“Will Assign” ≠ “Do Assign”; Check Your Chain of Title

In Advanced Video Technologies LLC v. HTC Corporation, [2016-2309, 2016-2310, 2016-2311] (January 11, 2018) the Federal Circuit affirmed the dismissal of an action for infringement of U.S. Patent No. 5,781,788 on the ground that a co-owner of the patent was not a party to the suit.

The Federal Circuit explained that the single issue involved in the appeal was whether a co-inventor of the patent transferred her co-ownership interests in the patent under the terms of an employment agreement.

Plaintiff, Advanced Video, Advanced Video asserted that it obtained co-inventor Hsiun’s co-ownership interests in the invention through a
series of transfers:

  1. The first transfer was made before the ’788 patent application was
    filed, pursuant to a January 1992 Employment Agreement
    (“Employment Agreement”) between Ms. Hsiun and
  2. The second transfer occurred when Infochips’ “receivables,” which had been pledged as security in a financing agreement between Infochips and an entity called Lease Management Services, were seized by Lease Management when Infochips went out of business in 1993.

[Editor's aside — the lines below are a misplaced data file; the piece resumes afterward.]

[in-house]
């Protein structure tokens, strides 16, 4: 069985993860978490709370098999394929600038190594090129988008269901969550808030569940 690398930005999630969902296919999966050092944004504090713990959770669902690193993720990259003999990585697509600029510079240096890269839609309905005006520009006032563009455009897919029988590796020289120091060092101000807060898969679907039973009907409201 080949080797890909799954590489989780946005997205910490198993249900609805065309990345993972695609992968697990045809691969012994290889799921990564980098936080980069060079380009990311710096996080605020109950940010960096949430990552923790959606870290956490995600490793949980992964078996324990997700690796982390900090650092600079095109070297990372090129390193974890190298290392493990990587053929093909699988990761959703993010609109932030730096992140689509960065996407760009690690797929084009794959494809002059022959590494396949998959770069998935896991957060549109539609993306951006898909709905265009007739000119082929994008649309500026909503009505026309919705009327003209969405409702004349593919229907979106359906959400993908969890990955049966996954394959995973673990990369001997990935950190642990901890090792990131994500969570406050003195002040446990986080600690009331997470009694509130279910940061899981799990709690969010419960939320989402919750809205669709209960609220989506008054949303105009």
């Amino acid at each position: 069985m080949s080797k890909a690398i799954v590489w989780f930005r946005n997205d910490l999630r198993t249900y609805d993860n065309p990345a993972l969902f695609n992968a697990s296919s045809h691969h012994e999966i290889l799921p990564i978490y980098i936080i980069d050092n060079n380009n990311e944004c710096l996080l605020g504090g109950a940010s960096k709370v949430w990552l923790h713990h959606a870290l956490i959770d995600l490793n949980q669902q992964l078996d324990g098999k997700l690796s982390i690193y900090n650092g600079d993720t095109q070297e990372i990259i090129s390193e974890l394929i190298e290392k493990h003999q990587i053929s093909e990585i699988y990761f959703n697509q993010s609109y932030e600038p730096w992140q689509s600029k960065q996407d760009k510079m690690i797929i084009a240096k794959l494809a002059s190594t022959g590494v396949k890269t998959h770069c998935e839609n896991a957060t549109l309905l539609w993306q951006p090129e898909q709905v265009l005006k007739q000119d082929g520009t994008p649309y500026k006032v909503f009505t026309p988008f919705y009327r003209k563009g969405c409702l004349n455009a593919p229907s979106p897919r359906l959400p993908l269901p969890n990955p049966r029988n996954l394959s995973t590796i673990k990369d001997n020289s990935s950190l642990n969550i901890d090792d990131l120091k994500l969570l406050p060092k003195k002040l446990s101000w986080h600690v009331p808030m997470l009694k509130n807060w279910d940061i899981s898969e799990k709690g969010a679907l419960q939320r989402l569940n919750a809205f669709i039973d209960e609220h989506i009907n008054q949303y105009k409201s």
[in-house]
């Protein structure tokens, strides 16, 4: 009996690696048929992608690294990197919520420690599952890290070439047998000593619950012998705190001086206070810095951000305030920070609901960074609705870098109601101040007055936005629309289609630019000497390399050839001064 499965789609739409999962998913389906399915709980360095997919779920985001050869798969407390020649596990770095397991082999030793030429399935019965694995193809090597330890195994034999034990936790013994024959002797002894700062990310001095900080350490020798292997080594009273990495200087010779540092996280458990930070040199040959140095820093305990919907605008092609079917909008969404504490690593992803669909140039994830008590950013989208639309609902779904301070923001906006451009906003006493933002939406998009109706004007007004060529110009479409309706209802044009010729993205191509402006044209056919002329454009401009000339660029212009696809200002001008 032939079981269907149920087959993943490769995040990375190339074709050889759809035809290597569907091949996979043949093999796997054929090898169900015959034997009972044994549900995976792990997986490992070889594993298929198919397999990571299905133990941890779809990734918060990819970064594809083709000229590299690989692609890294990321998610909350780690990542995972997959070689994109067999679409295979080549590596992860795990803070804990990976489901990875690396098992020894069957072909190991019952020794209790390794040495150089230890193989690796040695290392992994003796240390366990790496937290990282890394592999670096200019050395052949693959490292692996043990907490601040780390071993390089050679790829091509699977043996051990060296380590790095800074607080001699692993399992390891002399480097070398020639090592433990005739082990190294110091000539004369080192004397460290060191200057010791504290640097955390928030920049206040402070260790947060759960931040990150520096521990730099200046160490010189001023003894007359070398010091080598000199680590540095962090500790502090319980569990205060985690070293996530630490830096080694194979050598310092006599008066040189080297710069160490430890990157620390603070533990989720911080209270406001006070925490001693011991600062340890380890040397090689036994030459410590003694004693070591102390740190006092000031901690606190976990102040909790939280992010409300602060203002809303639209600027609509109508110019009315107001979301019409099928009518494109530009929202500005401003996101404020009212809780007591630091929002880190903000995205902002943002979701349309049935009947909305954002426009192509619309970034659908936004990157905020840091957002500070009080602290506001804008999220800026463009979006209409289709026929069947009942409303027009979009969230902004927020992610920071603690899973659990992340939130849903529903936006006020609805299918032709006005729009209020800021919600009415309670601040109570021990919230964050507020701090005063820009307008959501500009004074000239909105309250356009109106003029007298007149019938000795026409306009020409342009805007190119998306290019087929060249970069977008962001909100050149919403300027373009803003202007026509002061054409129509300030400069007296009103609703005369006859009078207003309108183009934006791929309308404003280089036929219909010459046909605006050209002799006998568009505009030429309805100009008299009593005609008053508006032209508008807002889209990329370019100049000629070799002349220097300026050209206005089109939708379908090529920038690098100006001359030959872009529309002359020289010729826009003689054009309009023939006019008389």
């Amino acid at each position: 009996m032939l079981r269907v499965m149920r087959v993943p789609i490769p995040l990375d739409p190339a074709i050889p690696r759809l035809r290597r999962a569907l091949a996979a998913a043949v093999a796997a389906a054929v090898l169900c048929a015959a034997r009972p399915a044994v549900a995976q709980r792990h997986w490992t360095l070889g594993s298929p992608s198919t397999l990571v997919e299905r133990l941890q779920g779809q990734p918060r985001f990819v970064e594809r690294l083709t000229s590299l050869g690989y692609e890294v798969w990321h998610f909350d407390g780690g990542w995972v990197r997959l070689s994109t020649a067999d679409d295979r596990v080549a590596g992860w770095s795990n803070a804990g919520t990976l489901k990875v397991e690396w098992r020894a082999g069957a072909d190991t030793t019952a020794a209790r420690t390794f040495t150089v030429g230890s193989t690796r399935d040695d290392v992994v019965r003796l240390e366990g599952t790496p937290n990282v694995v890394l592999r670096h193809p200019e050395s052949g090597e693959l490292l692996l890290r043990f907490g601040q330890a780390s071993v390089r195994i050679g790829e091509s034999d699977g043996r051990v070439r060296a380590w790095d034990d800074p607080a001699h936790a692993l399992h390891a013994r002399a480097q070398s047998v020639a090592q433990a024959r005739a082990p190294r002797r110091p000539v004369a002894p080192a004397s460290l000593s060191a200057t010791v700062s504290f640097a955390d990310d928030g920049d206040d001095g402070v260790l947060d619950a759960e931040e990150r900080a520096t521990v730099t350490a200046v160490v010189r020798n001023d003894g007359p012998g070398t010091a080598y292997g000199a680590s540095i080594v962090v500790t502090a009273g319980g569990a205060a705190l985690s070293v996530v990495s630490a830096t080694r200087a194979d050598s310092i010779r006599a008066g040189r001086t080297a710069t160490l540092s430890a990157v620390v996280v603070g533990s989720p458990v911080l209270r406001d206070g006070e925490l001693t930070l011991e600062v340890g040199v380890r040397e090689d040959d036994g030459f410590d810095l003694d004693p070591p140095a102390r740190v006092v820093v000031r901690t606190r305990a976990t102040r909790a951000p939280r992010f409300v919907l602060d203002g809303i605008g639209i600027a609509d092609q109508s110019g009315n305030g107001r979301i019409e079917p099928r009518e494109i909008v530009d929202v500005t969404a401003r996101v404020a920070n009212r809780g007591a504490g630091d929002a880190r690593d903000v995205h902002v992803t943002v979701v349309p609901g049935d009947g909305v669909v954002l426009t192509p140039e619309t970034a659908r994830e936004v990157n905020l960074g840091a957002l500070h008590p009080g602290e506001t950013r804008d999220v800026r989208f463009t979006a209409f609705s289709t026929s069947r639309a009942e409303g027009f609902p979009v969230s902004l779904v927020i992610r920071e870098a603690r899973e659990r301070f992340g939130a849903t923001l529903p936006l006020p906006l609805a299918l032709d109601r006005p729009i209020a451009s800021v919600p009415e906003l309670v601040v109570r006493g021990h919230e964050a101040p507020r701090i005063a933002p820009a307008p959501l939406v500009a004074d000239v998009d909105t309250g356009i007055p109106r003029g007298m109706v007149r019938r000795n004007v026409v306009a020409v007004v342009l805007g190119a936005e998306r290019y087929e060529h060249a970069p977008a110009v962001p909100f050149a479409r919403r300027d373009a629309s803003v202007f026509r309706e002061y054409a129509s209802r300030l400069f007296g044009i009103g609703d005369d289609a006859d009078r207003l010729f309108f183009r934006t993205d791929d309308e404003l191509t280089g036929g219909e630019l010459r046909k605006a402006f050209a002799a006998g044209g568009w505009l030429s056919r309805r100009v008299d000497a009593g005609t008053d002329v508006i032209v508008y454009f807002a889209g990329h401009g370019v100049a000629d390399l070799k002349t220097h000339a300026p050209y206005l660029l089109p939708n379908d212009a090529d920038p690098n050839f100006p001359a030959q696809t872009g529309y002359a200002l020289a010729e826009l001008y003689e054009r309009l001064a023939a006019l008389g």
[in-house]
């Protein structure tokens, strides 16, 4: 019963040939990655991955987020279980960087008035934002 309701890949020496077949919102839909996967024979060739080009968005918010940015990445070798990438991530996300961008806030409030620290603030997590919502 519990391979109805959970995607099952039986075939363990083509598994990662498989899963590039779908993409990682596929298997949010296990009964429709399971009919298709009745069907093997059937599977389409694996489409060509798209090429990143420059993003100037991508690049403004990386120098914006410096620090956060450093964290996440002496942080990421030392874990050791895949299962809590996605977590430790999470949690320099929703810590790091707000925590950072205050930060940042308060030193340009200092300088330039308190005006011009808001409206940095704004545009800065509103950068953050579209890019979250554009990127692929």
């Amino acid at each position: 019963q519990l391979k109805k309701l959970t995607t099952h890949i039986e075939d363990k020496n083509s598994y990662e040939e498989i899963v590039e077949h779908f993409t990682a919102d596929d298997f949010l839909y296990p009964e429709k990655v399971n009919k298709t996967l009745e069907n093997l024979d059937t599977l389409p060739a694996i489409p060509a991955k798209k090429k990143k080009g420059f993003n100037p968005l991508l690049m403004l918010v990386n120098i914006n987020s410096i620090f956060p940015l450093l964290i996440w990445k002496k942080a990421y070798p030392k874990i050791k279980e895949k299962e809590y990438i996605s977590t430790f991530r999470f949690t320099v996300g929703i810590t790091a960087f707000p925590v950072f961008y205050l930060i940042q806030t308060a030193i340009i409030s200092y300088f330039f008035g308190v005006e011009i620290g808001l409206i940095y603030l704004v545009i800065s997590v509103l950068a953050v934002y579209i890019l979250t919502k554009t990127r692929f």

3. The third transfer occurred in 1995 when Lease Management sold the Infochips assets to Mr. Woo, one of the three co-inventors.
  4. The fourth transfer occurred when Mr. Woo assigned his ownership interest in the ’788 patent to an entity called AVC Technology Inc. (“AVC”),

Hsiun’s employment agree provided that she would “hold in trust” for the company and “will assign” to the company all inventions, and quitclaimed any and all claims for infringement.  The district court concluded that these provisions did not effect a transfer of Hsiun’s ownership rights to Advanced Video.

The district court found that “will assign” invoked a promise to do
something in the future and did not effect a present assignment, and the Federal Circuit agreed.  Regarding the trust language, the Federal Circuit said even if it determined that Hsiun’s interests in the invention were immediately placed in trust, it did not follow that those interests were automatically, or ever, actually transferred out of trust in favor of
Advanced Video’s predecessor. Absent a transfer, Hsiun would continue
to hold the invention rights as a trustee.  Noting that because Advanced Video had not sought to enforce any obligation Hsiun might have under the trust, it ultimately has no standing to bring a patent infringement
action.  The Federal Circuit was similarly unimpressed with the quitclaim assignment of right to sue for infringements, noting that this cannot result in a transfer that did not in fact occur.